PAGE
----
They will be edited for space and legal considerations, but not for inaccuracies, grammar or spelling. Letters must contain information pertinent to the students of GJHS. The staff retains the right to not publish any letter not meeting these requirements. Unsigned letters will not be published. Please submit typed letters in person to Room 130 or via mail or email. Contact The Orange and Black, Grand Junction High School, 1400 N. Fifth St., Grand Junction, CO 81501. Phone: 970-254-6929. FAX: 970-254-6973. Web site: GJHSNEWS.com. Adviser e-mail: rjussel@mesa.k12.co.us.

Letters to the Editor The Orange and Black welcomes and encourages letters to Cost the editors. This is a chance to express your viewpoint on Single copies free. Where available, additional copies of important issues. Letters should be limited to 250 words. this paper are available for purchase for 50 cents each.

Contact The Orange and Black for more information. Taking more than one copy of this paper with the intent to prevent other individuals from reading this edition of the paper is prohibited (C.R.S. 18-4-419). Violators, subject to prosecution and penalty under C.R.S. 13-21-123, will be prosecuted. Some material courtesy of American Society of Newspaper Editors/MCT Campus High School Newspaper Service. © 2008 The Orange and Black Grand Junction High School. All rights reserved.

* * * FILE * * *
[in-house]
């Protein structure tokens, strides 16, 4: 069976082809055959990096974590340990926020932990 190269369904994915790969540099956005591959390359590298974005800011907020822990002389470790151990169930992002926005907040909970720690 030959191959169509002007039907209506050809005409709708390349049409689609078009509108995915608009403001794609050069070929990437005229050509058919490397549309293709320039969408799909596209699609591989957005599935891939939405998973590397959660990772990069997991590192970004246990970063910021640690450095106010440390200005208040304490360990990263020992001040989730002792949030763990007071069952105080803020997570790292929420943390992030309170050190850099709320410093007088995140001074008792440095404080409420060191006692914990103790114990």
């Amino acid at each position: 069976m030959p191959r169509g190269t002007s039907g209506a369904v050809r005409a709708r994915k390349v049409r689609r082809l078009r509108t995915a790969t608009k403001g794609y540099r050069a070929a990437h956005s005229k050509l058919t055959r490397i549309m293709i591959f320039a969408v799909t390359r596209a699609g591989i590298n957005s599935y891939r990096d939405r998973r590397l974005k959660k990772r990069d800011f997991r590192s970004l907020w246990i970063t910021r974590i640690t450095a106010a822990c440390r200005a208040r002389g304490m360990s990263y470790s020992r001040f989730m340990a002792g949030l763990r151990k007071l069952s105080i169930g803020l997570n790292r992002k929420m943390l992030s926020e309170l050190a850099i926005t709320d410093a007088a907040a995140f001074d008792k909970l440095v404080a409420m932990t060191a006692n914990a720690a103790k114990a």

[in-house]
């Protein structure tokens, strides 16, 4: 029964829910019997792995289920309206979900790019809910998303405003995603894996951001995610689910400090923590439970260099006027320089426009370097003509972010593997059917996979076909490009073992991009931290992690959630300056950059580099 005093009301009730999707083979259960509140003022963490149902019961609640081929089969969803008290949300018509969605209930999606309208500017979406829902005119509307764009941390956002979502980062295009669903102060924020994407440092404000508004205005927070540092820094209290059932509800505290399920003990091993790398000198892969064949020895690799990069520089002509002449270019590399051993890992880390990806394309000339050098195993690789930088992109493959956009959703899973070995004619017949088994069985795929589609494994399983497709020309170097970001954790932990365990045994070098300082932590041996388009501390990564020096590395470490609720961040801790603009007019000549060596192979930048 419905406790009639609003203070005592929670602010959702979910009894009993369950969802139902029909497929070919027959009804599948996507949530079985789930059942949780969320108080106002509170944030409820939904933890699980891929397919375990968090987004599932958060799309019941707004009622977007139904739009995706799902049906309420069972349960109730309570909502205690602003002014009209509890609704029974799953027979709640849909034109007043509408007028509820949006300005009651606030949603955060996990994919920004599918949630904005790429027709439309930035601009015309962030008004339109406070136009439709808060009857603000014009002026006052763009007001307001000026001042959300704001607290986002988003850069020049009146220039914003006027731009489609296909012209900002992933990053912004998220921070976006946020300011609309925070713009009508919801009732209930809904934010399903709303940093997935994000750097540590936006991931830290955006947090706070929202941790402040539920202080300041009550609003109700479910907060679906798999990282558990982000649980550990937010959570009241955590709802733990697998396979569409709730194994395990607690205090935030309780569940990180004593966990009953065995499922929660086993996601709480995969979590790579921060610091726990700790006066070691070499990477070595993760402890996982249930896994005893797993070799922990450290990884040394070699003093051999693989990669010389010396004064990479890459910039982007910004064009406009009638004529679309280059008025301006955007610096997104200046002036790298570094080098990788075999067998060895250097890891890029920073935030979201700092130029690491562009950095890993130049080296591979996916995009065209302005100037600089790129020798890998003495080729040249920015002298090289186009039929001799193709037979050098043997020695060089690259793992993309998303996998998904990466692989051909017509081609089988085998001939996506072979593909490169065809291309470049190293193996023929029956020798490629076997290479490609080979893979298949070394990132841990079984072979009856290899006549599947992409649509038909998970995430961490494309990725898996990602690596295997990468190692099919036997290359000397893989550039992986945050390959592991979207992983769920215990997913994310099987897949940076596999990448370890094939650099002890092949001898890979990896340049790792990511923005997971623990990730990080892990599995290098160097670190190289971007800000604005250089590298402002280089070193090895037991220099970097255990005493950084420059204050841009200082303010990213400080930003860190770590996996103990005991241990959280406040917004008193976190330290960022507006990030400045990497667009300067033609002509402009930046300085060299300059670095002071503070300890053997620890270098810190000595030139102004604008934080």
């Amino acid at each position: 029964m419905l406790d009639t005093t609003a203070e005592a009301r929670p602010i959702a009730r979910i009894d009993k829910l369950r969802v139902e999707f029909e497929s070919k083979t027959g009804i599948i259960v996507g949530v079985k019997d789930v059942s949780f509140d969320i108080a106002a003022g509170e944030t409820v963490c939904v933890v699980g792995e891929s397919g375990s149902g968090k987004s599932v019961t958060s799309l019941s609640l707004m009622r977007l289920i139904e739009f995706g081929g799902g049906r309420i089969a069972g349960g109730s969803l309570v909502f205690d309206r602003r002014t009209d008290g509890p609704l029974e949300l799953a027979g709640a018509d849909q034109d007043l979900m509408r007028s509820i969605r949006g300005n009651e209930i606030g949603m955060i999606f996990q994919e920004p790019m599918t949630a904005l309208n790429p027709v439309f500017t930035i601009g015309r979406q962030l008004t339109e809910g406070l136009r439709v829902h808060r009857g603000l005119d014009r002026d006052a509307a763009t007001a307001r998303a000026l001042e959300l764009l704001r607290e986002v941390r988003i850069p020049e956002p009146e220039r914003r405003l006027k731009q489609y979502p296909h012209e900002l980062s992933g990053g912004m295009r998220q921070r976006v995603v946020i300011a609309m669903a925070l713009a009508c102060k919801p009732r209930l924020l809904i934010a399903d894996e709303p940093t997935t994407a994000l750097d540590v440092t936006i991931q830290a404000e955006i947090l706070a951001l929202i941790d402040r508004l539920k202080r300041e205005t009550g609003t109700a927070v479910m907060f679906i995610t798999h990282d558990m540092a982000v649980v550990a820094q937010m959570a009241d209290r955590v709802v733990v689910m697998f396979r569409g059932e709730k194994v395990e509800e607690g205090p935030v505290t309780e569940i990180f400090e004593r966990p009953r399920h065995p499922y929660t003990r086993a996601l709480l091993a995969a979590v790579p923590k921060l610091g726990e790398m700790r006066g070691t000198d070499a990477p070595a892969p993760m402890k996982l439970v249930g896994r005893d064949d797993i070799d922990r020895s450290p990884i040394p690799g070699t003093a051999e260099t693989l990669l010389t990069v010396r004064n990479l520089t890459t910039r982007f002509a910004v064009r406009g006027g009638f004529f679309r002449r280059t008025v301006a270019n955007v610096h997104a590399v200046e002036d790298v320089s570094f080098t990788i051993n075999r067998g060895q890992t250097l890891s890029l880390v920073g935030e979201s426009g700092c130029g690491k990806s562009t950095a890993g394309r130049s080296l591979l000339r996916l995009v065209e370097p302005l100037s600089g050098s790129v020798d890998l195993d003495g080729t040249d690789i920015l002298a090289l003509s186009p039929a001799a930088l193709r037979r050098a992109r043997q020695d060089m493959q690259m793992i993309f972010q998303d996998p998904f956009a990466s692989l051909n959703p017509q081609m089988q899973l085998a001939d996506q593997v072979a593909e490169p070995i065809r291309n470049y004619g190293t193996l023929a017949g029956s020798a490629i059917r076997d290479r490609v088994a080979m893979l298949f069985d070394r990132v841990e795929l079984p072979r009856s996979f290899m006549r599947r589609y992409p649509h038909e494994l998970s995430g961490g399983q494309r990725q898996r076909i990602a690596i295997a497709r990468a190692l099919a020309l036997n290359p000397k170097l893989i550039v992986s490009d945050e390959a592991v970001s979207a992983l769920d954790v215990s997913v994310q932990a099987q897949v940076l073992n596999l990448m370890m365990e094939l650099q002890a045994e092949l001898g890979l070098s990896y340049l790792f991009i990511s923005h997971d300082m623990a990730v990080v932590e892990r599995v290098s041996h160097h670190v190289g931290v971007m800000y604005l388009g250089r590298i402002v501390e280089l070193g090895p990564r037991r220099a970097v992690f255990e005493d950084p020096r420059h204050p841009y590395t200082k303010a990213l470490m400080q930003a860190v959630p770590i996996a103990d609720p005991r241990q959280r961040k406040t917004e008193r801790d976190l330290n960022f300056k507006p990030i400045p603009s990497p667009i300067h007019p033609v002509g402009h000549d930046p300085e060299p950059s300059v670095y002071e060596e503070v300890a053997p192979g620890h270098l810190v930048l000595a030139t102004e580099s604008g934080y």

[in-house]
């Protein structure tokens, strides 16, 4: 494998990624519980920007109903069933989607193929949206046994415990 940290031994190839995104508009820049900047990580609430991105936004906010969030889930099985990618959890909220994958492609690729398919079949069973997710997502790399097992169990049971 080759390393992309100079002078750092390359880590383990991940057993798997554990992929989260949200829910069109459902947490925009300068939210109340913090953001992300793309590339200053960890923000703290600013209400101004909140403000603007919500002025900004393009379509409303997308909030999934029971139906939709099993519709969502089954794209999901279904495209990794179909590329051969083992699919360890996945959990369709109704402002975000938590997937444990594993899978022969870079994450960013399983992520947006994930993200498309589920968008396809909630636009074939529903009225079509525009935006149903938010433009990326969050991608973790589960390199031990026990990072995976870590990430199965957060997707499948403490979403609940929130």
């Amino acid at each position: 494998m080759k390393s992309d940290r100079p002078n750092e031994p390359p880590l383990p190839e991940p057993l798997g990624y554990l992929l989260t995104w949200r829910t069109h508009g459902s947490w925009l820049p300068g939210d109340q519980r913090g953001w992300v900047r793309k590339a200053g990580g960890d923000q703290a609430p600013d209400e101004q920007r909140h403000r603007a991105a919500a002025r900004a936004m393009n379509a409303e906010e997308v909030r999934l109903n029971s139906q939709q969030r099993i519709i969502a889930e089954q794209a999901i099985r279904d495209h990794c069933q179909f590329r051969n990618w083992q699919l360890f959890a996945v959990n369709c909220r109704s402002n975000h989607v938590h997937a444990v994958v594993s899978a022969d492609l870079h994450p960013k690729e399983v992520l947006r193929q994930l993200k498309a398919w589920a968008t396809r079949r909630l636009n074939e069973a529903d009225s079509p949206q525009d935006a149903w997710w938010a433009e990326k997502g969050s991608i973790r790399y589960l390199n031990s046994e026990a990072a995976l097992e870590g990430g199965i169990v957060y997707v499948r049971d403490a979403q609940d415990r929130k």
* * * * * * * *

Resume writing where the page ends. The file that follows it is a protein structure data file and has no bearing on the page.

[ What is Poverty?] pov•er•ty n. deprivation of common necessities that determine the quality of life

ORANGE&BLACK | DECEMBER 2008

05


Homeless man walks next to Grand Junction’s soup kitchen.

Two-year-old Davidson Pierre gets treated for malnutrition in Haiti.

Tim Johnson/MCT

Miami Herald/MCT

Courtesy of Audrey Dohm

Victoria, 13 years old, carries step-sister Jennifer to the market in Ghana.

A Chinese woman takes a break from manual labor.

United States

China

Haiti

Kenya

Graphic by Greg Coleman

Turkey

The numbers are overwhelming—more than 900 million people in the world are hungry. Water problems affect half of humanity. Of the 2.2 billion children in the world, over 1 billion of them live in poverty. The effects of poverty differ from situation to situation, person to person. Disease, malnutrition, famine, war, mental illness and drug dependence are just some of the causes and effects of poverty. Around 34 million people are living under the poverty level in America today. >> United States Life expectancy: 77 years Literacy Rate: 99% Access to an improved water source: 100%

Baylee Ragar

>> Kenya Life expectancy: 50 years Literacy Rate: 74% Population living on less than $1 per day: 23% Population living on less than $2 per day: 58% Access to an improved water source: 61%

04 ORANGE&BLACK | DECEMBER 2008

>> Haiti Life expectancy: 53 years Literacy Rate: 52.9% Population living on less than $1 per day: 54% Population living on less than $2 per day: 78% Access to an improved water source: 54%

>> Turkey Life expectancy: 70 years Literacy Rate: 87% Population living on less than $1 per day: 3% Population living on less than $2 per day: 19% Access to an improved water source: 96%